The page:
Letters to the editor of the Boston Globe Magazine
Readers write in about a rough Cupid date, ideas for things to do with your dog, happy parents, and more.
Not exactly a warm and fuzzy date (Dinner with Cupid, August 5)! These two were not a good match in the least. Maybe 24 is the new 14. I think Jeremy has a few more years of growing up to do before he is ready to go on dates instead of hanging out with bros and egging cars, or passersby.
marykowens / posted on bostonglobe.com
As the owner of a dog in the Boston area, I am delighted to learn of things my dog and I can participate in (“Dog Gone!” August 12). As the owner of a black Lab, I am disappointed that you did not include a photo of a black dog on your cover. This is the same discrimination that all black dogs are subject to. Ask any veterinarian or shelter worker and they will tell you that black dogs are the first to be given up, the last to be adopted, and therefore the most [likely] to be euthanized.
Anne Umphrey / Concord
I appreciate pet owners wanting their best friends near them at all times, but please remember that many of us are severely allergic to dogs and cats. It can sometimes trigger an asthma attack. And bringing pets to the supermarket is just plain unsanitary. Please be considerate when deciding whether or not to bring your furry friend along. Thank you!
Rosemary Pacheco / Raynham
Loved the feature this weekend — so many new things to add to my list. As a new dog owner, I’m constantly looking for dog-friendly activities. Last weekend, Sahara and I discovered The Living Room (right near the aquarium) and its dog-friendly patio and menu. It was a blast. Looking forward to trying the other dining options you mentioned.
John Ryan / Woburn
Wow. Just finished reading “A Field Guide to Happier Parenting” (August 12) for the second time. Just about every sentence was informative, reassuring, and helpful. On behalf of all parents everywhere, thank you, KJ Dell’Antonia! The takeaway message: Parenthood is fleeting, so please take the time to savor it!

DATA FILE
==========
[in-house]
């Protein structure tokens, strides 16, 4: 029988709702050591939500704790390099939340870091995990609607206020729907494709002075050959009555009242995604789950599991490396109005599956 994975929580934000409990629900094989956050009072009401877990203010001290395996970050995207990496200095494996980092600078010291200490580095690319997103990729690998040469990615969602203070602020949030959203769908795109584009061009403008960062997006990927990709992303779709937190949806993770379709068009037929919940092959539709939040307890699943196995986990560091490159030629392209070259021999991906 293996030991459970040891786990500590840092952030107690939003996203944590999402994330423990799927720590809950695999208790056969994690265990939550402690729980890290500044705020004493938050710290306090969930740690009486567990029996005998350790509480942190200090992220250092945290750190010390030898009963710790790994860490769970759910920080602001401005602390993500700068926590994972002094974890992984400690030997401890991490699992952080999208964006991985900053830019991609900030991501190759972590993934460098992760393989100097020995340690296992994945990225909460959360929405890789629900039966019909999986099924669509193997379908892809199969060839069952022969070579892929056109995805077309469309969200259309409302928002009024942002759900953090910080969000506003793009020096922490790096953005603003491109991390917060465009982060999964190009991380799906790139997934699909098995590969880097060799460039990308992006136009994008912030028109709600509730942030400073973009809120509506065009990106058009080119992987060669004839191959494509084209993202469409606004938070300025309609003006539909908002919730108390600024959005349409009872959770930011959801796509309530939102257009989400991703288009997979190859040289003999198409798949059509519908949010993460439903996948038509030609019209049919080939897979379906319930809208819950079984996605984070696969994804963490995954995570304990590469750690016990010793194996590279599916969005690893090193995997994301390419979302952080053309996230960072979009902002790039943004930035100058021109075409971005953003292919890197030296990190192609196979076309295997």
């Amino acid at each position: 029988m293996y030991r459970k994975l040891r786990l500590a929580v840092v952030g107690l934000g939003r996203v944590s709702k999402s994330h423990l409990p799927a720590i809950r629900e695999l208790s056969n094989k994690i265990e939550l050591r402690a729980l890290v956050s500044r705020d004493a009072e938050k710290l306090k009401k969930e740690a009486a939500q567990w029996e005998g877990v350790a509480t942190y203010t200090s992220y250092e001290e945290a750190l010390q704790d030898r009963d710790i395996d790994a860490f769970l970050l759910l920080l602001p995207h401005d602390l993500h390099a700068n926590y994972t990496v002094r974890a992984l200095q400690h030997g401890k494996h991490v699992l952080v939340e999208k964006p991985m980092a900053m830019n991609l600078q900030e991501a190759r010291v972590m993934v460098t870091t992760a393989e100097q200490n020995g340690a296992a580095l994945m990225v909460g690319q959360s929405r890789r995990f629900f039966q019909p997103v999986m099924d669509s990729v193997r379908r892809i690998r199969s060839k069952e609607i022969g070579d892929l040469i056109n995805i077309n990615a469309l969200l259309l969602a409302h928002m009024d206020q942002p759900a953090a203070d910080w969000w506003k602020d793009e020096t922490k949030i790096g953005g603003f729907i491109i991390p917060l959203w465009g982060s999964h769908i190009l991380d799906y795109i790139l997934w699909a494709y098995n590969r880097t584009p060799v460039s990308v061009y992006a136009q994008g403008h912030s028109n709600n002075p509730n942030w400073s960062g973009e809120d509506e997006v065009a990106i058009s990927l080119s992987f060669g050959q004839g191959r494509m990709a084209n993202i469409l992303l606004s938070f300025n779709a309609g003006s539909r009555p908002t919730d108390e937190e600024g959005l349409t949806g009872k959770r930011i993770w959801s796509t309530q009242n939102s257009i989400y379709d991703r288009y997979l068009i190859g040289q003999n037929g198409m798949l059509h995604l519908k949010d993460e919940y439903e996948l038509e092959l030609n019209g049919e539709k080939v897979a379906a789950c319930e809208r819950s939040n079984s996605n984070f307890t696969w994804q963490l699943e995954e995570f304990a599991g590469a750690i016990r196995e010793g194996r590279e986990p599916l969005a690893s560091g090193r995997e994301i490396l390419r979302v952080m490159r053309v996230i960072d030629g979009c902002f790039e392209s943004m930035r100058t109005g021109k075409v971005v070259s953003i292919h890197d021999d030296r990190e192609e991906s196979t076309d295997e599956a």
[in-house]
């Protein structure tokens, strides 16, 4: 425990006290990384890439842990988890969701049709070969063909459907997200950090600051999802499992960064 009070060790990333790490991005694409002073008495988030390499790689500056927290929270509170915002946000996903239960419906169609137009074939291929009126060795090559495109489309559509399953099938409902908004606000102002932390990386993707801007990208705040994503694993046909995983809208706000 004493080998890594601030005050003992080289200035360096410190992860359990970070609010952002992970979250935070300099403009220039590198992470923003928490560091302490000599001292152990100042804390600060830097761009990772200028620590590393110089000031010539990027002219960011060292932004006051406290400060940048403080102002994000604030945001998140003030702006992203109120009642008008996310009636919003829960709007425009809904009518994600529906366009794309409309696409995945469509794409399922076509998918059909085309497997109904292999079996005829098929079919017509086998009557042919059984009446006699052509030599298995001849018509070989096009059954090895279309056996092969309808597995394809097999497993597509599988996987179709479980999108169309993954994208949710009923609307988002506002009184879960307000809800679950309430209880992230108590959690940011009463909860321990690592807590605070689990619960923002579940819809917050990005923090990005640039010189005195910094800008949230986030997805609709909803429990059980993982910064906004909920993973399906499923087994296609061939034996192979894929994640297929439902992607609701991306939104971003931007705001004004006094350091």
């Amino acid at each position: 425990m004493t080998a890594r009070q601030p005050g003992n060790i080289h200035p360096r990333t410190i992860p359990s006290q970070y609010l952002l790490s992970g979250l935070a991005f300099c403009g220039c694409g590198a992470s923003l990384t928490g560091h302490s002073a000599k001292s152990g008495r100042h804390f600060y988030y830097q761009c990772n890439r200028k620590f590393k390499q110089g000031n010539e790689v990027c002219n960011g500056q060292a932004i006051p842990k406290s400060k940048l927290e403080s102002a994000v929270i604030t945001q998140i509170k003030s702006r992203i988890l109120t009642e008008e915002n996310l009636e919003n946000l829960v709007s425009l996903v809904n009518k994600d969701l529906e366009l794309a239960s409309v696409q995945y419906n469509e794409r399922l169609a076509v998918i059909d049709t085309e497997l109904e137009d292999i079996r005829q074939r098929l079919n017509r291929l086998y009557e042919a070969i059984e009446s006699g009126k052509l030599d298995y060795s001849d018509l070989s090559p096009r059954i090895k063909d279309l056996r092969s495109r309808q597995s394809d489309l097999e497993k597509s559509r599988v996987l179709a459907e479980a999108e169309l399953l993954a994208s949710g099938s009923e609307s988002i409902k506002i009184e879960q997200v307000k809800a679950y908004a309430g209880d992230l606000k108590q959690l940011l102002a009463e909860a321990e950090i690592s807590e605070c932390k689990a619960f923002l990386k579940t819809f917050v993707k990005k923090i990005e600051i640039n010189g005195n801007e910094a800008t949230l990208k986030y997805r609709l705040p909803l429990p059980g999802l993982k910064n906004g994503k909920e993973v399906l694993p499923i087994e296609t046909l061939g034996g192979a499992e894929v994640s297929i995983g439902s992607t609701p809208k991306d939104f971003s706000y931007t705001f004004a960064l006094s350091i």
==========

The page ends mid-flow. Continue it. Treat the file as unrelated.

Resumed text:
Karen D. Boardman / York Beach, Maine
Very simple rule: Realize how lucky you are you can have children. The rest is all words.
Sara C. Quinn / Enfield, Connecticut
Seems to me that Dell’Antonia’s 10 guiding principles are just as worthwhile and inspiring for non-parents as well.
Adam Villone / Cummaquid
ASSIMILATING TO AMERICA
I thoroughly enjoyed Sanjay Seth’s essay (Connections, August 12). It was evocative and both personal and universal. And it was a great reminder to me about the importance of honoring and respecting names and getting them right. It also deepens my appreciation for the grit and grace of immigrants and their willingness to share their lives and cultures with their new communities. This is such a big part of what makes America great.
Jennifer Montgomery / Salisbury, New Hampshire
I will never accept a person being called a nickname because it is easier for me to remember and I am too foolish to learn something new. Seth’s mother is a very good person and clever in her ways of bringing people together from all countries and cultures for good things.
Nancy K. Willis / Bismarck, North Dakota
What the author and his mother don’t seem to realize is that she fought melting into the melting pot. When my family left Sweden or Ireland, they were eager to take a name that was easier for Americans to pronounce and remember and spell. They did not insist on Americans knowing their culture because we were the ones who needed to adapt.
Pam Atkinson / Foxborough